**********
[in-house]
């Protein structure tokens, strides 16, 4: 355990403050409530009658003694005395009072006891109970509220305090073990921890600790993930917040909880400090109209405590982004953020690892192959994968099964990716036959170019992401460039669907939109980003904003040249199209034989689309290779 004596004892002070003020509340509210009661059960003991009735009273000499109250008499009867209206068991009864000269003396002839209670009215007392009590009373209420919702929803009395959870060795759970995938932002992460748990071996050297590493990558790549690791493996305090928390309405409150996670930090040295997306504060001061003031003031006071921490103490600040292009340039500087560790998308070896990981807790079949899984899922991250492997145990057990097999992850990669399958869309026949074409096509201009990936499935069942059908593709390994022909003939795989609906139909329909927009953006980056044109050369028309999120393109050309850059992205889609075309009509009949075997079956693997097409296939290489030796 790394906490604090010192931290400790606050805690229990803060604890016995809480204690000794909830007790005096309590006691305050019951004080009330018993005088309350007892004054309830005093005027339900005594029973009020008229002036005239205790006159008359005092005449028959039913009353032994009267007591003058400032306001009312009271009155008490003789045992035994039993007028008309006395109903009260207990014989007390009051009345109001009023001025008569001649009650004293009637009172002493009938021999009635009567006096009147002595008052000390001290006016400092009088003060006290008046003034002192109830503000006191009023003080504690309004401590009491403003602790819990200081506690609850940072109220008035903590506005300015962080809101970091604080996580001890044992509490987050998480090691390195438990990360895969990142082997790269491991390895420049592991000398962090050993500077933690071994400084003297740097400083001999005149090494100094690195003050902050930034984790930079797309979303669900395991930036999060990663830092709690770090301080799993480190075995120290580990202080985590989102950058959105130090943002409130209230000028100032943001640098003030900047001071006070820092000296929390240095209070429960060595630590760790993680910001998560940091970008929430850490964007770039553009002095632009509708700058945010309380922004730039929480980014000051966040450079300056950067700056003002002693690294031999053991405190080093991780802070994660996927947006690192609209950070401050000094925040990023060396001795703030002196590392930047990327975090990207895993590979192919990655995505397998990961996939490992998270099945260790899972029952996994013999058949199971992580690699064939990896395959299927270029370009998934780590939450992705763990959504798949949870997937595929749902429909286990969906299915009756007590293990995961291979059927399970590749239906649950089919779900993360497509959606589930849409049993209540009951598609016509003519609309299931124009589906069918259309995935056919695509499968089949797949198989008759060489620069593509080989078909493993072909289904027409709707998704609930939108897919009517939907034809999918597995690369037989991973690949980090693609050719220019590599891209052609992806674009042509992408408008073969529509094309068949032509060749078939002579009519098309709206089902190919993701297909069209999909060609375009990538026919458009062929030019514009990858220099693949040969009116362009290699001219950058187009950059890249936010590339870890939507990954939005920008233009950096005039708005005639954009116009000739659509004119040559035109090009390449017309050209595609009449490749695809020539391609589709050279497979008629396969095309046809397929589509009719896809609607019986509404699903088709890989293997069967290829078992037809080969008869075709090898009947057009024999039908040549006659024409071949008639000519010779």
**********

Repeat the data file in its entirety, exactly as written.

[in-house]
């Protein structure tokens, strides 16, 4: 355990403050409530009658003694005395009072006891109970509220305090073990921890600790993930917040909880400090109209405590982004953020690892192959994968099964990716036959170019992401460039669907939109980003904003040249199209034989689309290779 004596004892002070003020509340509210009661059960003991009735009273000499109250008499009867209206068991009864000269003396002839209670009215007392009590009373209420919702929803009395959870060795759970995938932002992460748990071996050297590493990558790549690791493996305090928390309405409150996670930090040295997306504060001061003031003031006071921490103490600040292009340039500087560790998308070896990981807790079949899984899922991250492997145990057990097999992850990669399958869309026949074409096509201009990936499935069942059908593709390994022909003939795989609906139909329909927009953006980056044109050369028309999120393109050309850059992205889609075309009509009949075997079956693997097409296939290489030796 790394906490604090010192931290400790606050805690229990803060604890016995809480204690000794909830007790005096309590006691305050019951004080009330018993005088309350007892004054309830005093005027339900005594029973009020008229002036005239205790006159008359005092005449028959039913009353032994009267007591003058400032306001009312009271009155008490003789045992035994039993007028008309006395109903009260207990014989007390009051009345109001009023001025008569001649009650004293009637009172002493009938021999009635009567006096009147002595008052000390001290006016400092009088003060006290008046003034002192109830503000006191009023003080504690309004401590009491403003602790819990200081506690609850940072109220008035903590506005300015962080809101970091604080996580001890044992509490987050998480090691390195438990990360895969990142082997790269491991390895420049592991000398962090050993500077933690071994400084003297740097400083001999005149090494100094690195003050902050930034984790930079797309979303669900395991930036999060990663830092709690770090301080799993480190075995120290580990202080985590989102950058959105130090943002409130209230000028100032943001640098003030900047001071006070820092000296929390240095209070429960060595630590760790993680910001998560940091970008929430850490964007770039553009002095632009509708700058945010309380922004730039929480980014000051966040450079300056950067700056003002002693690294031999053991405190080093991780802070994660996927947006690192609209950070401050000094925040990023060396001795703030002196590392930047990327975090990207895993590979192919990655995505397998990961996939490992998270099945260790899972029952996994013999058949199971992580690699064939990896395959299927270029370009998934780590939450992705763990959504798949949870997937595929749902429909286990969906299915009756007590293990995961291979059927399970590749239906649950089919779900993360497509959606589930849409049993209540009951598609016509003519609309299931124009589906069918259309995935056919695509499968089949797949198989008759060489620069593509080989078909493993072909289904027409709707998704609930939108897919009517939907034809999918597995690369037989991973690949980090693609050719220019590599891209052609992806674009042509992408408008073969529509094309068949032509060749078939002579009519098309709206089902190919993701297909069209999909060609375009990538026919458009062929030019514009990858220099693949040969009116362009290699001219950058187009950059890249936010590339870890939507990954939005920008233009950096005039708005005639954009116009000739659509004119040559035109090009390449017309050209595609009449490749695809020539391609589709050279497979008629396969095309046809397929589509009719896809609607019986509404699903088709890989293997069967290829078992037809080969008869075709090898009947057009024999039908040549006659024409071949008639000519010779």